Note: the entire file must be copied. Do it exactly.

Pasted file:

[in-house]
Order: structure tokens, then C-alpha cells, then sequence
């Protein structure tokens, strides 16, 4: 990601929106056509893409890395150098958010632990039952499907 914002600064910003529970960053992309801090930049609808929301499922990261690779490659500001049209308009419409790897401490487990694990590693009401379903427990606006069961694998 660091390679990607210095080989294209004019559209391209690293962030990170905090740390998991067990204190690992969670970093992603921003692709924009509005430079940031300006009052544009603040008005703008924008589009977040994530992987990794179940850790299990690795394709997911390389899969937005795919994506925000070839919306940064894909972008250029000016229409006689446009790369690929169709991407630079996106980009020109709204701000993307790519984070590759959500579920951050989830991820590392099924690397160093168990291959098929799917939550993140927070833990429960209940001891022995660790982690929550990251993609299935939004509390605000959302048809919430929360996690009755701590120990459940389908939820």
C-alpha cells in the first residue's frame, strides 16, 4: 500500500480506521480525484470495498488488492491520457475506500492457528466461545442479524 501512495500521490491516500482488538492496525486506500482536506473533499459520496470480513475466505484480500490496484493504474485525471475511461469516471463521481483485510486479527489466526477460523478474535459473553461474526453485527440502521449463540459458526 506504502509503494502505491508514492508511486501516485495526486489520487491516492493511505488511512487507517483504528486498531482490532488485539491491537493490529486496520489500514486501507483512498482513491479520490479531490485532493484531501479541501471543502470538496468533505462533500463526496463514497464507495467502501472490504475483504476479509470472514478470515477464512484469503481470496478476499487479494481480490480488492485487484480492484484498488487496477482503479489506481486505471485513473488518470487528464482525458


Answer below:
[in-house]
Order: structure tokens, then C-alpha cells, then sequence
């Protein structure tokens, strides 16, 4: 990601929106056509893409890395150098958010632990039952499907 914002600064910003529970960053992309801090930049609808929301499922990261690779490659500001049209308009419409790897401490487990694990590693009401379903427990606006069961694998 660091390679990607210095080989294209004019559209391209690293962030990170905090740390998991067990204190690992969670970093992603921003692709924009509005430079940031300006009052544009603040008005703008924008589009977040994530992987990794179940850790299990690795394709997911390389899969937005795919994506925000070839919306940064894909972008250029000016229409006689446009790369690929169709991407630079996106980009020109709204701000993307790519984070590759959500579920951050989830991820590392099924690397160093168990291959098929799917939550993140927070833990429960209940001891022995660790982690929550990251993609299935939004509390605000959302048809919430929360996690009755701590120990459940389908939820």
C-alpha cells in the first residue's frame, strides 16, 4: 500500500480506521480525484470495498488488492491520457475506500492457528466461545442479524 501512495500521490491516500482488538492496525486506500482536506473533499459520496470480513475466505484480500490496484493504474485525471475511461469516471463521481483485510486479527489466526477460523478474535459473553461474526453485527440502521449463540459458526 506504502509503494502505491508514492508511486501516485495526486489520487491516492493511505488511512487507517483504528486498531482490532488485539491491537493490529486496520489500514486501507483512498482513491479520490479531490485532493484531501479541501471543502470538496468533505462533500463526496463514497464507495467502501472490504475483504476479509470472514478470515477464512484469503481470496478476499487479494481480490480488492485487484480492484484498488487496477482503479489506481486505471485513473488518470487528464482525458